The-Adjustment-Bureau-poster-1The Adjustment Bureau is one of those films that I was aware of when it came out, meant to go and see in the cinema and never managed, bought on DVD but let it sit on the shelf until one Saturday evening when we were looking for something to watch and it just sort of popped into my head as something that might be cool. It’s based on a Philip K Dick story which doesn’t always translate into quality on the screen, but it looked worth giving a go.

The movie is described by our good friends at IMDB thusly:

The affair between a politician and a ballerina is affected by mysterious forces keeping the lovers apart.

And that is more or less true; Matt Damon is a politician who should have done well but blew it all because of an old prank which gets picked up by the press and who is in the gents loo in the hotel where he is about to give a speech where he happens upon Emily Blunt who is hiding from the security detail at a wedding in the same hotel which she has crashed (and I’m not sure if we ever find out why or whether this is just one of those plot devices to explain why she is there).

Anyways, there is instant chemistry but he gets called away and her kooky influence has him throw away his planned speech and talk honestly about his campaign. And shortly after that point we see the “mysterious forces” (basically a bunch of blokes in hats) who are following some kind of plan which requires that our Matt and Emily don’t meet and fall in love and something is supposed to happen to prevent that but gets missed and the Adjustment Bureau (for it is they) have to put it all right.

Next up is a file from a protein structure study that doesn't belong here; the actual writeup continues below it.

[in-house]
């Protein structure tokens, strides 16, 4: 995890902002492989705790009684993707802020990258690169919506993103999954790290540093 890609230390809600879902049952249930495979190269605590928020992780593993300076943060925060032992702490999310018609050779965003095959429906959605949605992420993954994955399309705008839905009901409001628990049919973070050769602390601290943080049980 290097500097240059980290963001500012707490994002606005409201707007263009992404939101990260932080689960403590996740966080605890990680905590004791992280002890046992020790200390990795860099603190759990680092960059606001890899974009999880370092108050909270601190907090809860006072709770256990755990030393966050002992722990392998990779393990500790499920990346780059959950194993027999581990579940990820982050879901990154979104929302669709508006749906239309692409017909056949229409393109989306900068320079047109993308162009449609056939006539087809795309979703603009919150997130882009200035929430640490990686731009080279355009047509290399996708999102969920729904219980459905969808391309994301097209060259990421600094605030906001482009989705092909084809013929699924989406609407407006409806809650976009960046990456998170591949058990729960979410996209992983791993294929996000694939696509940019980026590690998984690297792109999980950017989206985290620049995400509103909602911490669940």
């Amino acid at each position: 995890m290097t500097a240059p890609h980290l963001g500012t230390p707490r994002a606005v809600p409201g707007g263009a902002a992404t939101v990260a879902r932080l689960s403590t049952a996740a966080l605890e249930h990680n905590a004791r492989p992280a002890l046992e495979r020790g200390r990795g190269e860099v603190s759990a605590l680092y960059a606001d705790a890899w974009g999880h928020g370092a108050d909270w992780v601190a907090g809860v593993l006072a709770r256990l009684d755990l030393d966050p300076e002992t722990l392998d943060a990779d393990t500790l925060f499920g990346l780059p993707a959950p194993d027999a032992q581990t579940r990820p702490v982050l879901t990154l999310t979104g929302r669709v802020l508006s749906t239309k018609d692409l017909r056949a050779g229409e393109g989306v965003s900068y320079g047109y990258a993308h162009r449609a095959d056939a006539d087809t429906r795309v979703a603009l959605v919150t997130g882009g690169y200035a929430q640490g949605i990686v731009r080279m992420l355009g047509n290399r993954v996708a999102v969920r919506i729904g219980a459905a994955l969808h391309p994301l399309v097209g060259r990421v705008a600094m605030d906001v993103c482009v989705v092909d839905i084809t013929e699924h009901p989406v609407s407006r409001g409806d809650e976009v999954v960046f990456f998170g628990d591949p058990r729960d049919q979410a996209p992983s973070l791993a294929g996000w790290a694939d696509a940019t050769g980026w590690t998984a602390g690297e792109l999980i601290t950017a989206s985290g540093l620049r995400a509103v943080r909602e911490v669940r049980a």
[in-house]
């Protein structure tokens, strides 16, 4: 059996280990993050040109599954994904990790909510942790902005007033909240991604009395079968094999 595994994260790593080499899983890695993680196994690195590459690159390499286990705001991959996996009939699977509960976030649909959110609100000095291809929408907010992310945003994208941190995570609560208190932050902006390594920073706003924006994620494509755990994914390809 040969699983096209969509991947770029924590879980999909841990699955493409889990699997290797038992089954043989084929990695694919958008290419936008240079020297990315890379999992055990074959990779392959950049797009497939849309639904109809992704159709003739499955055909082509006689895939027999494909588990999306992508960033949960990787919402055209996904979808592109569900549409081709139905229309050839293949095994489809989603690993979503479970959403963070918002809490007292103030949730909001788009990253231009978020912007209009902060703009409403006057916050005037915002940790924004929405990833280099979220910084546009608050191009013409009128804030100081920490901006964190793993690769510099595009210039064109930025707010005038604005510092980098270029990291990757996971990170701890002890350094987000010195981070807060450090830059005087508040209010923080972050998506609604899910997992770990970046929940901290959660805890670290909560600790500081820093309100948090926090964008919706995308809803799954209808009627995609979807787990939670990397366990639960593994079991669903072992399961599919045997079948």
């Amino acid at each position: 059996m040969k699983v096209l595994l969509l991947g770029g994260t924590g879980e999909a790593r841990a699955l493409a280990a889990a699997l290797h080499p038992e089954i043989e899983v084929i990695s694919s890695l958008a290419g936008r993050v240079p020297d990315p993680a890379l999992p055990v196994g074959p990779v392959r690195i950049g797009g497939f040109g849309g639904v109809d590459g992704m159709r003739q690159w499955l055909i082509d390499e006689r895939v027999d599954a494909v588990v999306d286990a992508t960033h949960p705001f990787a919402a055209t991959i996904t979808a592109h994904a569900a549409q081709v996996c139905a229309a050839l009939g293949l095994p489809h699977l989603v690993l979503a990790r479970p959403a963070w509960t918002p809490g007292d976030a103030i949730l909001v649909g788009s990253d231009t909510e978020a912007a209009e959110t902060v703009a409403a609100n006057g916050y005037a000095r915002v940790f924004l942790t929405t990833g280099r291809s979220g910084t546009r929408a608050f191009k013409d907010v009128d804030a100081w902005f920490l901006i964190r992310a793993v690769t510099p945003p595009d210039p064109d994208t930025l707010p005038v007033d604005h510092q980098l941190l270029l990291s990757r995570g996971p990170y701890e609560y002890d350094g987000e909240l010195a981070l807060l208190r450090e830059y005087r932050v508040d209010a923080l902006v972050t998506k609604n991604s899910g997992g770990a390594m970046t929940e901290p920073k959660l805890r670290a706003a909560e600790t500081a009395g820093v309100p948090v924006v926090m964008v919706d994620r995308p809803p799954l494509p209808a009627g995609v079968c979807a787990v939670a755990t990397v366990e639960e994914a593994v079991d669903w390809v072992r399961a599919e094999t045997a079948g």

And we basically get a chase movie slash love story which turns out to be really great fun. I think I might have been out off originally by the similarity between the chaps from the Bureau and the Observers from Fringe (though that’s probably just the hats) but there is a different dynamic here. I thought Matt and Emily had a real click and I found their romance convincing – he is a wholesome presence (and I mean that in a good way) and she is just lovely – I thought she was great in Looper and have come to admire her very much.

There is a fabulous cameo from Terrence Stamp showing just why he is the icon that he is. I guess the only flaw in the movie (assuming you accept the whole premise of course) is the ending which has a bit of a “with a single bound they were free” feel to it, but wasn’t too jarring.

I liked this a lot, though I’m still puzzled by the cover of the DVD which has Emily in a frock that she never wears in the film. Pretty though.